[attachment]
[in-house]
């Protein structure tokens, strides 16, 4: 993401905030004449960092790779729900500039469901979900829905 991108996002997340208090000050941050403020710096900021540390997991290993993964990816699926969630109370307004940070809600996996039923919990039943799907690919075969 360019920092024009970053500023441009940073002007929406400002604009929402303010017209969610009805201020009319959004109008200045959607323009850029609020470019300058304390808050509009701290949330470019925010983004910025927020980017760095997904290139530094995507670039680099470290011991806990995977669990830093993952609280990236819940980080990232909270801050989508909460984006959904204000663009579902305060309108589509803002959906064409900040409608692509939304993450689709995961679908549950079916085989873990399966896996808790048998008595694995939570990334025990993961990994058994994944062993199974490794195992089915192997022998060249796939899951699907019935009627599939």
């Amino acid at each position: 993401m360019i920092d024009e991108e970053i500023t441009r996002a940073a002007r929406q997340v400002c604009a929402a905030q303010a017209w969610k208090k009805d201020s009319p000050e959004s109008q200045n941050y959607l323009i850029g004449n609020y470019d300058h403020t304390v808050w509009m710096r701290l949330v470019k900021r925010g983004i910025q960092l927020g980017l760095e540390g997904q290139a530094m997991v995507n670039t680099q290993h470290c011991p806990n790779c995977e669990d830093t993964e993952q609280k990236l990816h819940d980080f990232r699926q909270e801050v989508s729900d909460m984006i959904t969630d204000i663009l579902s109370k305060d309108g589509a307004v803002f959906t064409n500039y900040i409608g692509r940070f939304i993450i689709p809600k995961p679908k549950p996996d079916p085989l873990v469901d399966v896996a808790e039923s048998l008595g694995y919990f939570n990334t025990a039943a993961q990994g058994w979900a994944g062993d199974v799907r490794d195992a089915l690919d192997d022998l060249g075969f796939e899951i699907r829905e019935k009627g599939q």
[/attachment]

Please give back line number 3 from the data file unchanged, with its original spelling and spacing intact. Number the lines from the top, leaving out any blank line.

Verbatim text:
């Amino acid at each position: 993401m360019i920092d024009e991108e970053i500023t441009r996002a940073a002007r929406q997340v400002c604009a929402a905030q303010a017209w969610k208090k009805d201020s009319p000050e959004s109008q200045n941050y959607l323009i850029g004449n609020y470019d300058h403020t304390v808050w509009m710096r701290l949330v470019k900021r925010g983004i910025q960092l927020g980017l760095e540390g997904q290139a530094m997991v995507n670039t680099q290993h470290c011991p806990n790779c995977e669990d830093t993964e993952q609280k990236l990816h819940d980080f990232r699926q909270e801050v989508s729900d909460m984006i959904t969630d204000i663009l579902s109370k305060d309108g589509a307004v803002f959906t064409n500039y900040i409608g692509r940070f939304i993450i689709p809600k995961p679908k549950p996996d079916p085989l873990v469901d399966v896996a808790e039923s048998l008595g694995y919990f939570n990334t025990a039943a993961q990994g058994w979900a994944g062993d199974v799907r490794d195992a089915l690919d192997d022998l060249g075969f796939e899951i699907r829905e019935k009627g599939q």